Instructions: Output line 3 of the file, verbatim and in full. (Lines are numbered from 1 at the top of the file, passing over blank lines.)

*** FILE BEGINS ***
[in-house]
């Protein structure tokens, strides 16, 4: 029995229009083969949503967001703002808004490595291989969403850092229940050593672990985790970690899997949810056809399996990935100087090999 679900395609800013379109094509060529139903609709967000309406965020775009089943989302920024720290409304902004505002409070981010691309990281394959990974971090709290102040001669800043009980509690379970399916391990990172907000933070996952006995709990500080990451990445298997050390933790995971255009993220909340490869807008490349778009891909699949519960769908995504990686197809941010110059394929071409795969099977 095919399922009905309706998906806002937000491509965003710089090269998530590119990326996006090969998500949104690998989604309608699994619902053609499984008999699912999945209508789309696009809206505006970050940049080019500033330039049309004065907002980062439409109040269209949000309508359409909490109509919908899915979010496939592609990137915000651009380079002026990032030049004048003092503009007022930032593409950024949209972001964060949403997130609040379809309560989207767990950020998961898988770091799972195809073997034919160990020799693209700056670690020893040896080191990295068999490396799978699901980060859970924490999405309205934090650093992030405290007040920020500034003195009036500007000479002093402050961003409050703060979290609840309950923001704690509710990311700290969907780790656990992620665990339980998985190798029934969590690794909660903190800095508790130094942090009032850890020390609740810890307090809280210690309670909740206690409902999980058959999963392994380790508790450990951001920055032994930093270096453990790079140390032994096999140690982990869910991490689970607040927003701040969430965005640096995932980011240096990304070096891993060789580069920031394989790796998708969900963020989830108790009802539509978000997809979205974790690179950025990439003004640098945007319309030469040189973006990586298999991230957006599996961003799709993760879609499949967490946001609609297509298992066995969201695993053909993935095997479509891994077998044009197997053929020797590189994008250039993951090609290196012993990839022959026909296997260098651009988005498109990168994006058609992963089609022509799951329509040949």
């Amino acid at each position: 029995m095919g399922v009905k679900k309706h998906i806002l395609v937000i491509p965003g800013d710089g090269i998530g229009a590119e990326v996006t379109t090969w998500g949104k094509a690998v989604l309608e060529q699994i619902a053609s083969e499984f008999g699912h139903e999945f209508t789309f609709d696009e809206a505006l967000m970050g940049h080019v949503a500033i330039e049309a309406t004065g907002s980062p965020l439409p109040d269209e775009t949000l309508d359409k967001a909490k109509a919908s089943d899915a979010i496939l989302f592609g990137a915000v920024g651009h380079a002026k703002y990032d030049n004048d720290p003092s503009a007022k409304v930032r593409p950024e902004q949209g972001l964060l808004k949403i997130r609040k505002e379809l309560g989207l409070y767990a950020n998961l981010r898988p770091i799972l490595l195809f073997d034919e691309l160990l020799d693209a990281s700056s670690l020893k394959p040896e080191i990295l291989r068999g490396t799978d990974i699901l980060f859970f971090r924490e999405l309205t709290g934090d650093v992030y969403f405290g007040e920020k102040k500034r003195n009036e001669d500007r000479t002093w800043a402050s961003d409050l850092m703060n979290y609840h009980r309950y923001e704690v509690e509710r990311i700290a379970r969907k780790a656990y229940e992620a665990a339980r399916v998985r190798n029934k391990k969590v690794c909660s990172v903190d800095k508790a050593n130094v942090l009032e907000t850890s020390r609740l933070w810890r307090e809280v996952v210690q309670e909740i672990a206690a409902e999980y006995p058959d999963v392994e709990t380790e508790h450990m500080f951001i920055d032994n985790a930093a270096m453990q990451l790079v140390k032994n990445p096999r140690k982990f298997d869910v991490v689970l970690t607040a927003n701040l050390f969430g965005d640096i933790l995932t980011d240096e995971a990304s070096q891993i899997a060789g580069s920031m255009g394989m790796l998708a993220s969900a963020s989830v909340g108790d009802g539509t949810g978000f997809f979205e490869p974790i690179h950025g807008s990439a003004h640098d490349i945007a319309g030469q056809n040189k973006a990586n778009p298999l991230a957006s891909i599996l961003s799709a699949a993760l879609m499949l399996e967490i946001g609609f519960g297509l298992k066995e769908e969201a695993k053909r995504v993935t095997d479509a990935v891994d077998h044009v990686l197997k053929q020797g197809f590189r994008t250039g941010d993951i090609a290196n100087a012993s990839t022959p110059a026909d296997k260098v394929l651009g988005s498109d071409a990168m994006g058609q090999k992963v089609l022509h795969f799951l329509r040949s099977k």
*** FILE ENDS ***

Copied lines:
């Amino acid at each position: 029995m095919g399922v009905k679900k309706h998906i806002l395609v937000i491509p965003g800013d710089g090269i998530g229009a590119e990326v996006t379109t090969w998500g949104k094509a690998v989604l309608e060529q699994i619902a053609s083969e499984f008999g699912h139903e999945f209508t789309f609709d696009e809206a505006l967000m970050g940049h080019v949503a500033i330039e049309a309406t004065g907002s980062p965020l439409p109040d269209e775009t949000l309508d359409k967001a909490k109509a919908s089943d899915a979010i496939l989302f592609g990137a915000v920024g651009h380079a002026k703002y990032d030049n004048d720290p003092s503009a007022k409304v930032r593409p950024e902004q949209g972001l964060l808004k949403i997130r609040k505002e379809l309560g989207l409070y767990a950020n998961l981010r898988p770091i799972l490595l195809f073997d034919e691309l160990l020799d693209a990281s700056s670690l020893k394959p040896e080191i990295l291989r068999g490396t799978d990974i699901l980060f859970f971090r924490e999405l309205t709290g934090d650093v992030y969403f405290g007040e920020k102040k500034r003195n009036e001669d500007r000479t002093w800043a402050s961003d409050l850092m703060n979290y609840h009980r309950y923001e704690v509690e509710r990311i700290a379970r969907k780790a656990y229940e992620a665990a339980r399916v998985r190798n029934k391990k969590v690794c909660s990172v903190d800095k508790a050593n130094v942090l009032e907000t850890s020390r609740l933070w810890r307090e809280v996952v210690q309670e909740i672990a206690a409902e999980y006995p058959d999963v392994e709990t380790e508790h450990m500080f951001i920055d032994n985790a930093a270096m453990q990451l790079v140390k032994n990445p096999r140690k982990f298997d869910v991490v689970l970690t607040a927003n701040l050390f969430g965005d640096i933790l995932t980011d240096e995971a990304s070096q891993i899997a060789g580069s920031m255009g394989m790796l998708a993220s969900a963020s989830v909340g108790d009802g539509t949810g978000f997809f979205e490869p974790i690179h950025g807008s990439a003004h640098d490349i945007a319309g030469q056809n040189k973006a990586n778009p298999l991230a957006s891909i599996l961003s799709a699949a993760l879609m499949l399996e967490i946001g609609f519960g297509l298992k066995e769908e969201a695993k053909r995504v993935t095997d479509a990935v891994d077998h044009v990686l197997k053929q020797g197809f590189r994008t250039g941010d993951i090609a290196n100087a012993s990839t022959p110059a026909d296997k260098v394929l651009g988005s498109d071409a990168m994006g058609q090999k992963v089609l022509h795969f799951l329509r040949s099977k």